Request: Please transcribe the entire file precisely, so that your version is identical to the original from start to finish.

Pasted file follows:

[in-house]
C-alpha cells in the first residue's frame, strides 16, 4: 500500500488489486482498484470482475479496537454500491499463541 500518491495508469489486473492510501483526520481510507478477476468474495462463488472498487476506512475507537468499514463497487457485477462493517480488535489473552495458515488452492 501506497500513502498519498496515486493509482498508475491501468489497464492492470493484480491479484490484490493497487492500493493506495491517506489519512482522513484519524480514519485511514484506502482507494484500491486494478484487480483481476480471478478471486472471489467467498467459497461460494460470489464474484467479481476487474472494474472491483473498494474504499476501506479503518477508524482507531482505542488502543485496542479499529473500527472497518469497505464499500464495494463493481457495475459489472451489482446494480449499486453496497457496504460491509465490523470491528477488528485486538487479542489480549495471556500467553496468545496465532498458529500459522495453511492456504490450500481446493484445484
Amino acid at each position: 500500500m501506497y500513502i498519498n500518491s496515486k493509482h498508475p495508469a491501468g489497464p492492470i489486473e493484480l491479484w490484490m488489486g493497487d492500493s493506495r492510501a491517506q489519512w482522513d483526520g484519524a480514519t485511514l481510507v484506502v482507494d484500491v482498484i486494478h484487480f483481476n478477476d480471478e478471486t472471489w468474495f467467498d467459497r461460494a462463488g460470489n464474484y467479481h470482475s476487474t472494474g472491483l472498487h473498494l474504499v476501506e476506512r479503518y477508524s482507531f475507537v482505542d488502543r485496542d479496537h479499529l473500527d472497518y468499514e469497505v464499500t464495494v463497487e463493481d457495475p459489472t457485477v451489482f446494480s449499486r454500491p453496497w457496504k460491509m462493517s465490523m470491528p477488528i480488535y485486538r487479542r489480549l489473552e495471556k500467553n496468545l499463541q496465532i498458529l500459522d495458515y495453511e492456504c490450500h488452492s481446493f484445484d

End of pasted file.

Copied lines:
[in-house]
C-alpha cells in the first residue's frame, strides 16, 4: 500500500488489486482498484470482475479496537454500491499463541 500518491495508469489486473492510501483526520481510507478477476468474495462463488472498487476506512475507537468499514463497487457485477462493517480488535489473552495458515488452492 501506497500513502498519498496515486493509482498508475491501468489497464492492470493484480491479484490484490493497487492500493493506495491517506489519512482522513484519524480514519485511514484506502482507494484500491486494478484487480483481476480471478478471486472471489467467498467459497461460494460470489464474484467479481476487474472494474472491483473498494474504499476501506479503518477508524482507531482505542488502543485496542479499529473500527472497518469497505464499500464495494463493481457495475459489472451489482446494480449499486453496497457496504460491509465490523470491528477488528485486538487479542489480549495471556500467553496468545496465532498458529500459522495453511492456504490450500481446493484445484
Amino acid at each position: 500500500m501506497y500513502i498519498n500518491s496515486k493509482h498508475p495508469a491501468g489497464p492492470i489486473e493484480l491479484w490484490m488489486g493497487d492500493s493506495r492510501a491517506q489519512w482522513d483526520g484519524a480514519t485511514l481510507v484506502v482507494d484500491v482498484i486494478h484487480f483481476n478477476d480471478e478471486t472471489w468474495f467467498d467459497r461460494a462463488g460470489n464474484y467479481h470482475s476487474t472494474g472491483l472498487h473498494l474504499v476501506e476506512r479503518y477508524s482507531f475507537v482505542d488502543r485496542d479496537h479499529l473500527d472497518y468499514e469497505v464499500t464495494v463497487e463493481d457495475p459489472t457485477v451489482f446494480s449499486r454500491p453496497w457496504k460491509m462493517s465490523m470491528p477488528i480488535y485486538r487479542r489480549l489473552e495471556k500467553n496468545l499463541q496465532i498458529l500459522d495458515y495453511e492456504c490450500h488452492s481446493f484445484d